Island Blog 161 In Pursuit of Excellence

wisdom

Unlike the pursuit of happiness, which is always the end goal of any human being and never the right one, the pursuit of Excellence is one that must be embarked upon to elevate our own sense of self.  Happiness is a secondary part of this pursuit, for, in each success, therein happiness lies.

The old-fashioned encouragement of our elders and leaders, in the form of teachers, parents, guides, will tell us to strive on, to do better, to make something ordinary into something extraordinary, In order to be the best, but this teaching needs further explanation.  We do not pursue excellence in order to beat someone else.  We pursue excellence in order to beat ourselves, that negative monkey-mind that keeps us always just below our own par.  In truth, it is ourself we make extraordinary and not the thing we do.  Although each success results inevitably in a ‘thing’ such as a published book on a shelf, a painting sold, a medal awarded, our name on walls in hallowed halls, the real happiness lies in the knowledge that we worked on, through difficult times, through darkness and doubt, cold comments and hot criticism, to achieve what now glows with light in the eyes of the world.  Despite all the difficulties we may have encountered, we continued with our work, perhaps in a lonely silence, until suddenly everyone wants to shake our hand, or bake us a cake,  even those who disbelieved and doubted as we faithfully marched on down our chosen path.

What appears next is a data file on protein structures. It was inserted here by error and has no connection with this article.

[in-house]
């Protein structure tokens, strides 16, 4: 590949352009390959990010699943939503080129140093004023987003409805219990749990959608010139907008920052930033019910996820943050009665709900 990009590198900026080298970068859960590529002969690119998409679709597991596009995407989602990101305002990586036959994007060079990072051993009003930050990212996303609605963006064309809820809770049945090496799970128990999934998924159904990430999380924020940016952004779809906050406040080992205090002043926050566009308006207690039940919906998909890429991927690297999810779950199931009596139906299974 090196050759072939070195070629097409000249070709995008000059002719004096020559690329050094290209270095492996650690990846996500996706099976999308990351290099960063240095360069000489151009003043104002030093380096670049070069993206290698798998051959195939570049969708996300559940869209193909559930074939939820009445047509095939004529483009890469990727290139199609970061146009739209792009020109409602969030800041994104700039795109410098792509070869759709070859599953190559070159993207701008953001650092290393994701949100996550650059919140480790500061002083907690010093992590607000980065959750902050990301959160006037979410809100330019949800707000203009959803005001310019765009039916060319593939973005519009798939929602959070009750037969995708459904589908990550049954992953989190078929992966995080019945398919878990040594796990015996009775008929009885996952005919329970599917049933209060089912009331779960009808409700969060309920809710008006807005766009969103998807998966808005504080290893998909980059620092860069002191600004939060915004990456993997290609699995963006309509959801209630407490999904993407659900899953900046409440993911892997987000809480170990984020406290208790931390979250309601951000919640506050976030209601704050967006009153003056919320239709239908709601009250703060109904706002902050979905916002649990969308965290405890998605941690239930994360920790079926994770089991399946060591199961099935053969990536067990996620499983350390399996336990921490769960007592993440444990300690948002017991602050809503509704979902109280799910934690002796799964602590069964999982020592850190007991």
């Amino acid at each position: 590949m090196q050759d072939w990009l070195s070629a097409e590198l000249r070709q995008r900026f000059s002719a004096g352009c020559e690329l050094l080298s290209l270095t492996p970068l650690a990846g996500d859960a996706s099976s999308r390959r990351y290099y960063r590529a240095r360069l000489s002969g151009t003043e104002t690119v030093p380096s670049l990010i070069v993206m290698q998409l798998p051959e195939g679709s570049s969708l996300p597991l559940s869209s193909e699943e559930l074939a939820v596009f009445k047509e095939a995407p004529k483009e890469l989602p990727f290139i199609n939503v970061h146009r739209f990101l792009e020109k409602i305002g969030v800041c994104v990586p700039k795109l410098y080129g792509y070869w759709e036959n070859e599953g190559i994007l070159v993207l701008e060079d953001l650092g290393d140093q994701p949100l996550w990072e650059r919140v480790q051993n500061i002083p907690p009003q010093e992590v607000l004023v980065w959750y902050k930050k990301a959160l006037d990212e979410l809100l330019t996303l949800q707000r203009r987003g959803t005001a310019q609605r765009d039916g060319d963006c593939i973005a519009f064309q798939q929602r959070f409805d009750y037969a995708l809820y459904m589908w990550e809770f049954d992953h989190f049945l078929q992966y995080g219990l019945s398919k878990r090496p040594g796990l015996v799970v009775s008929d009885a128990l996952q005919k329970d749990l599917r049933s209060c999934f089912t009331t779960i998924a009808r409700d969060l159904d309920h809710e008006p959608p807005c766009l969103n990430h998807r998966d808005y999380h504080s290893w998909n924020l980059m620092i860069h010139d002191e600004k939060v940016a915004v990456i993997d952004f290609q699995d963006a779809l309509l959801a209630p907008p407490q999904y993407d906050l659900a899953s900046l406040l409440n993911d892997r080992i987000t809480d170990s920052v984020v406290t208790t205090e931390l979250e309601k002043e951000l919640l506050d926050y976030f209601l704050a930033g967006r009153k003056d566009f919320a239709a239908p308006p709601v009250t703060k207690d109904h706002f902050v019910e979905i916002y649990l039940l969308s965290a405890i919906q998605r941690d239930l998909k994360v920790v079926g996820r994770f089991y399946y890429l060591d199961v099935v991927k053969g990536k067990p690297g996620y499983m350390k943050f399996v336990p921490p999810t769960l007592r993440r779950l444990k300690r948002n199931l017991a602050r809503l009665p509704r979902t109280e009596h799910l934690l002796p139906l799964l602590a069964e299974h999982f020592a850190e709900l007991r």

It doesn’t matter to me if this work is in the public eye or not.  Most good work is done alone.  It is easy, so easy, to be seduced into thinking that successes come with the genes, but we can be astonishingly good at many things, do little to develop them, giving up, saying ‘It’s not working for me’ and ultimately waste a gift, flush it down the loo, walk away from it.  Each one of us is placed just where we should be, and it is our job in this one life to locate it and build.  Not one single soul is without a gift.  Perhaps it is for caring, perhaps handywork or bending metal into shapes.  It might be to uplift others, to paint, write or make music.  It could be staying calm and strong at times when others panic.  It might be with animals, with parenthood, with teaching or entertaining, cooking, translating, sports or marketing.  The list is endless.

The problem is nowadays that everyone seeks glamour and judges themselves on that basis, especially the young, although it doesn’t stop in youth.  People consider their lives ruined when life drops a boulder into it, but this is not the truth, for just like that any one of us can lose a job, our looks, a lifestyle, a loved one and yet life is not done with us yet, for somewhere in there, after the grief and the mourning is past, there is something still at which we can excel.  We may not feel like it, but who does want to start again?  And yet, I have seen it too many times, the indomitable human spirit doing just that.